A few global (yes, global!) functions to escape HTML/JS in templates

1.0.0 2017-02-11 15:57 UTC


This package provides a small set of global functions for use in plain PHP templates.

PHP Version Build Status

I use this with kisstpl and plain PHP templates, but any package (or plain, raw PHP scripts) should be fine.

It's really more documentation (perhaps even more just a philosophy) than it is code - and includes detailed inline documentation with examples.

These are just tiny shorthand-functions wrapping htmlspecialchars() and json_encode() but with the assumption that you always want HTML 5 and UTF-8 encoding - if you don't, this package is not for you.

The source-file is bootstrapped to aggressively autoload via Composer, which means these functions are always available, without having to use require or include.

Currently the following functions are included:

  • html($value) ~ htmlspecialchars((string) $value, ENT_HTML5, 'UTF-8', true)
  • attr($value) ~ htmlspecialchars((string) $value, ENT_QUOTES | ENT_HTML5, 'UTF-8', true)
  • js($value) to escape inside a JavaScript string-literal context
  • json($value) ~ json_encode($value, JSON_UNESCAPED_UNICODE | JSON_UNESCAPED_SLASHES)

Note that, because these functions are global, the addition of any new function would be considered a breaking change with a major version number increase.


Because the PHP defaults for these functions are outdated.

And why global? Because we can't autoload functions, importing namespaced functions in every template is a hassle, and we're not using the global namespace for anything anyway.

Escaping and Encoding Values

Each function is intended for use within a single context - e.g. within an HTML tag, an HTML attribute-value, a Javascript string literal, or inline in Javascript code. (Note that contexts are often nested, as per the examples in the "Nested Contexts" section below.)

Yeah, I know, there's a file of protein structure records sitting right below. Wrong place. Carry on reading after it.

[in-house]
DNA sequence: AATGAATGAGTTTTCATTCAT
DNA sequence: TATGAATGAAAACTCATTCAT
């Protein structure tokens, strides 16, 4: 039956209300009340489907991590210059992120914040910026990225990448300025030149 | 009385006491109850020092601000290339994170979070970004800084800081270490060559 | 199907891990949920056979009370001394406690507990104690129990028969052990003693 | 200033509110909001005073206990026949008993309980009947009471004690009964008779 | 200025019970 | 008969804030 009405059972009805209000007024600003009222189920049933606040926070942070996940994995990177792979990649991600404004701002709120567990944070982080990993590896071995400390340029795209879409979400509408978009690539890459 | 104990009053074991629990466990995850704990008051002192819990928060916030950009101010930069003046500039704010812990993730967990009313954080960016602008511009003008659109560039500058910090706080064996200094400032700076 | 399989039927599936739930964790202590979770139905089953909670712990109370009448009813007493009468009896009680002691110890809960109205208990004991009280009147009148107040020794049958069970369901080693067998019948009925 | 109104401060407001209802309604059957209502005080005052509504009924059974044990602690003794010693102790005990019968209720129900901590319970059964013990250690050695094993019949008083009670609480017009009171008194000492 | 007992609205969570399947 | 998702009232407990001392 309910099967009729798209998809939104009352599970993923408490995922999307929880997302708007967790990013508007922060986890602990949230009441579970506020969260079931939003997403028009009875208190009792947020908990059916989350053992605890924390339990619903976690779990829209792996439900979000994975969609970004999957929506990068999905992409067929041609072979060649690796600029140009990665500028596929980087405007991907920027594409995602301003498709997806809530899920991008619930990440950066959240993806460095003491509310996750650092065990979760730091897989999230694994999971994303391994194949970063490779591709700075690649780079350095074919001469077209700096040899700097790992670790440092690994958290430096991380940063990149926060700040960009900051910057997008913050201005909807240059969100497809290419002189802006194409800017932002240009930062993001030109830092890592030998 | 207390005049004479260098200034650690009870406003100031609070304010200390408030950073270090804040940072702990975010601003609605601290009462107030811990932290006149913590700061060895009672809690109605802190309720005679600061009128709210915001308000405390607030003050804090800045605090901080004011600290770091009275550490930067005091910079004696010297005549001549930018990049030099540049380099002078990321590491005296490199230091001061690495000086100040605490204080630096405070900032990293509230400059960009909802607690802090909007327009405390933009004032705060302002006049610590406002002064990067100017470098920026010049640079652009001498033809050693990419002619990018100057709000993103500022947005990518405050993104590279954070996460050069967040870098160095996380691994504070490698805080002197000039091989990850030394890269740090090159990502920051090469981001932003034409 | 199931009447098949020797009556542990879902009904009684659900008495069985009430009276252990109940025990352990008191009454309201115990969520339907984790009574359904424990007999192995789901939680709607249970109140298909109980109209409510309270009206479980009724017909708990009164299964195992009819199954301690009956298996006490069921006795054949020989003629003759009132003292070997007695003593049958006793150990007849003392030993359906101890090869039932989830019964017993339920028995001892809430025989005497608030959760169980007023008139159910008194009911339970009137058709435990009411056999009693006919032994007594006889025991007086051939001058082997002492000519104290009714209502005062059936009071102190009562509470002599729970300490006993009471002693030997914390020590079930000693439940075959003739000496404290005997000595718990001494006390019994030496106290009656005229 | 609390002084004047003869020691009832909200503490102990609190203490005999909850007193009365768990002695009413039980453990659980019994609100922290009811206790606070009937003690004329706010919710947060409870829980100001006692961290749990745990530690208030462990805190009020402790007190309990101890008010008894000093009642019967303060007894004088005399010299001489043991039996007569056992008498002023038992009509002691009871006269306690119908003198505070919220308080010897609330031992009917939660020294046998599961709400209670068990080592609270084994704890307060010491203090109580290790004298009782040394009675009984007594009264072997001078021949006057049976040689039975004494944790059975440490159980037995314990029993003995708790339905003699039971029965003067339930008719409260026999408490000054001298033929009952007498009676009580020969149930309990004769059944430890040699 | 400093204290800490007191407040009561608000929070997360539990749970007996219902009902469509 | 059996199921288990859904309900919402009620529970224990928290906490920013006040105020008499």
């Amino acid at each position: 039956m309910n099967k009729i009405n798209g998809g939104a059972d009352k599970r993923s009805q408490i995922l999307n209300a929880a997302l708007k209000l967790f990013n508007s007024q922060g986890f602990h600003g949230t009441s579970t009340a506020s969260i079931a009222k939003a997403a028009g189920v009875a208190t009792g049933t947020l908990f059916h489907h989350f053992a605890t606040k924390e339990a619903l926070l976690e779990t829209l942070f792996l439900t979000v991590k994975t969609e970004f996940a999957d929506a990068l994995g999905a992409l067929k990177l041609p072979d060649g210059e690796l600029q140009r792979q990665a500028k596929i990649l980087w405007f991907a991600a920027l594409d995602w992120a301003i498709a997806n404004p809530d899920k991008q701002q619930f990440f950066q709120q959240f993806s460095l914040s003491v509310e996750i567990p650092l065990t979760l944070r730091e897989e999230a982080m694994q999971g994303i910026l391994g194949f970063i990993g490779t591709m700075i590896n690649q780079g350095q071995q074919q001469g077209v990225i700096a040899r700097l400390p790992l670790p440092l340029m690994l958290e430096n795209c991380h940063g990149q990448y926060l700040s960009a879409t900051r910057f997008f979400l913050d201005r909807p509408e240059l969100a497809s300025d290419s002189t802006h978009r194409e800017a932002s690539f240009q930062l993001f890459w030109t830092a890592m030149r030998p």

This is best illustrated with a few common examples.


When outputting a string value in the context of an HTML tag, use the html() function:

<h1><?= html($title) ?></h1>
HTML Attributes

When outputting a string value in the context of an HTML attribute, use the attr() function:

<div id="<?= attr($id) ?>">

The following examples assume a pure JSON or Javascript context, e.g. a template emitting content for a response with a Content-Type of application/json or application/javascript - contrast this with a nested context, such as Javascript inside a <script> tag.

When outputting a JSON-compatible (string, int, float, bool, null or array) value in the context of JSON or Javascript code, use the json() function:

function welcome() {
    alert(<?= json($message) ?>);

When outputting a string in the context of a Javascript string literal, use the js() function:

function welcome() {
    alert('Welcome, <?= js($username) ?>');

Notice the difference: json() will add quotes when given a string value, whereas js() assumes you're outputting string content between quotes.

Nested Contexts

For security reasons, it's important to always consider the context within which you're outputting content - and helpful to think of some contexts as being nested within a different context.

The most common example of nested context is a <script> tag embedded in an HTML context - for example:

function welcome() {
    alert(<?= html(json($message)) ?>);

In this example, the inner context is Javascript code, and the outer context is HTML - so the inner function call is json() and the outer function call is html().

Another example is a JavaScript string-literal context inside an HTML attribute:

<button onclick="alert('Hello, <?= attr(js($username)) ?>')">

In this example, the inner context is a Javascript string literal, and the outer context is an HTML-attribute.

There are many possible use-cases combining two (or more) contexts - but if you can wrap your head around the idea of nested contexts, selecting the right combination of functions should be fairly easy.